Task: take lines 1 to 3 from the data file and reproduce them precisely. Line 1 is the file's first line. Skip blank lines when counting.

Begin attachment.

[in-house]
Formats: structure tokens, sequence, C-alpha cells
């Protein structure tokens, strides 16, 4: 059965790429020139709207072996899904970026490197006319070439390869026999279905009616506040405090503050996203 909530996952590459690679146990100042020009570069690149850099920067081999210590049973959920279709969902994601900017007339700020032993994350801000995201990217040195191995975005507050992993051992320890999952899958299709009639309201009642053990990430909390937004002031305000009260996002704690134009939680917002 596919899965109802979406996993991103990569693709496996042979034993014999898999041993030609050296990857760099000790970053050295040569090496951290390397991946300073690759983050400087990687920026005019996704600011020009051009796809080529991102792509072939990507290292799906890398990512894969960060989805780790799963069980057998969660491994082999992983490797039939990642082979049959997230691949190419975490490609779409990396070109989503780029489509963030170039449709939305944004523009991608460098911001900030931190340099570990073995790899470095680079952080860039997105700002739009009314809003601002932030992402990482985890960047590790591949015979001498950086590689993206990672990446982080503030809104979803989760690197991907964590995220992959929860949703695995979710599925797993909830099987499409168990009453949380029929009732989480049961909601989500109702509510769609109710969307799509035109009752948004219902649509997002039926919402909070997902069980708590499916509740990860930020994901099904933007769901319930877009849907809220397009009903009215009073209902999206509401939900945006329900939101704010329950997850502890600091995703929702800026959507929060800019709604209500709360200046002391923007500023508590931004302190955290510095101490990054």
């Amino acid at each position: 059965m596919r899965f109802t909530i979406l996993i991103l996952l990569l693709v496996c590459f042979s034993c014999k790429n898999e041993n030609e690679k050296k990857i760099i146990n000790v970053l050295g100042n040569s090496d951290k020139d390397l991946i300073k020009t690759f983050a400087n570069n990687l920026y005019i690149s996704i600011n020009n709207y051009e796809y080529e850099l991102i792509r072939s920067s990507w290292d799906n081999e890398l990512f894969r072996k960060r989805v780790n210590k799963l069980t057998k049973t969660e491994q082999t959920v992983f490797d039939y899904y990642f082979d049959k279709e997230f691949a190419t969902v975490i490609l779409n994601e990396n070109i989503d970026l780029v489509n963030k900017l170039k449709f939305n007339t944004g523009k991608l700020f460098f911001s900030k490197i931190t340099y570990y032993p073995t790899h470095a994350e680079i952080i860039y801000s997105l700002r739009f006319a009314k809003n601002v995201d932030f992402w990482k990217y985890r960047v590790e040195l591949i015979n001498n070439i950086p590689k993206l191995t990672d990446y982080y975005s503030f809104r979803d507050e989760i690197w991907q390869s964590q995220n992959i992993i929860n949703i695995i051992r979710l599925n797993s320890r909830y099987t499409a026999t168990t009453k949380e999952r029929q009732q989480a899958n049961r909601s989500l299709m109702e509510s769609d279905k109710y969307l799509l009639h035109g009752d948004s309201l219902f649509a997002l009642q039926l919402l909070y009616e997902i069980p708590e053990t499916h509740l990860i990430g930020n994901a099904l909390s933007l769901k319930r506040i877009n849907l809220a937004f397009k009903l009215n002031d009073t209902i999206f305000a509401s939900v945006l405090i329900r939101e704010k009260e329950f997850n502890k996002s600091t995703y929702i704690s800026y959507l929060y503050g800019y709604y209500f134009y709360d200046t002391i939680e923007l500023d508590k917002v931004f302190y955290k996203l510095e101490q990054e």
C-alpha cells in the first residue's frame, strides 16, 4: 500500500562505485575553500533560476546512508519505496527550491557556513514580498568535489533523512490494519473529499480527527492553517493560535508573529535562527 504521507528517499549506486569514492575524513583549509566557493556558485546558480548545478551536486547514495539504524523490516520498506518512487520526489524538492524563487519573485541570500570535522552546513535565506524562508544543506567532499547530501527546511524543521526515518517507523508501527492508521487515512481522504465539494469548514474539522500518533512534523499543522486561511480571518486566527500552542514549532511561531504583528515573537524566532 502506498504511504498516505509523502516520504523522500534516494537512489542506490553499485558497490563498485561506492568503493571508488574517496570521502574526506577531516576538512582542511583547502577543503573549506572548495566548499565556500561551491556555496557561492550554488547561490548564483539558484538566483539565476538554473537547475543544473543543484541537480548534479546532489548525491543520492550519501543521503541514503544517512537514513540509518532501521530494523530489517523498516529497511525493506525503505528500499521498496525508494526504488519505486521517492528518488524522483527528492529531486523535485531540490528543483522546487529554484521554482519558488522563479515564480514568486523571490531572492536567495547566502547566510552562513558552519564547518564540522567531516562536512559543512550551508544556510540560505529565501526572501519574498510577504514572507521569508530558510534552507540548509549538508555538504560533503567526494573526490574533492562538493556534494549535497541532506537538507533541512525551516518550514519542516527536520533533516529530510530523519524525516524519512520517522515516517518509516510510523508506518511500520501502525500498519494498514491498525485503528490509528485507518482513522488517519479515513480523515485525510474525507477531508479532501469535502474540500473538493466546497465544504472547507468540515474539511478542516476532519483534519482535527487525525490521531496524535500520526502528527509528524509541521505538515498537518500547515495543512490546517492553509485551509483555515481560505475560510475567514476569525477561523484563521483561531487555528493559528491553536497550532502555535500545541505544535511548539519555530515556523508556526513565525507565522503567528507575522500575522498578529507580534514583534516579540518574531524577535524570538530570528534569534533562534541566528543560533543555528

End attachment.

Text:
[in-house]
Formats: structure tokens, sequence, C-alpha cells
């Protein structure tokens, strides 16, 4: 059965790429020139709207072996899904970026490197006319070439390869026999279905009616506040405090503050996203 909530996952590459690679146990100042020009570069690149850099920067081999210590049973959920279709969902994601900017007339700020032993994350801000995201990217040195191995975005507050992993051992320890999952899958299709009639309201009642053990990430909390937004002031305000009260996002704690134009939680917002 596919899965109802979406996993991103990569693709496996042979034993014999898999041993030609050296990857760099000790970053050295040569090496951290390397991946300073690759983050400087990687920026005019996704600011020009051009796809080529991102792509072939990507290292799906890398990512894969960060989805780790799963069980057998969660491994082999992983490797039939990642082979049959997230691949190419975490490609779409990396070109989503780029489509963030170039449709939305944004523009991608460098911001900030931190340099570990073995790899470095680079952080860039997105700002739009009314809003601002932030992402990482985890960047590790591949015979001498950086590689993206990672990446982080503030809104979803989760690197991907964590995220992959929860949703695995979710599925797993909830099987499409168990009453949380029929009732989480049961909601989500109702509510769609109710969307799509035109009752948004219902649509997002039926919402909070997902069980708590499916509740990860930020994901099904933007769901319930877009849907809220397009009903009215009073209902999206509401939900945006329900939101704010329950997850502890600091995703929702800026959507929060800019709604209500709360200046002391923007500023508590931004302190955290510095101490990054």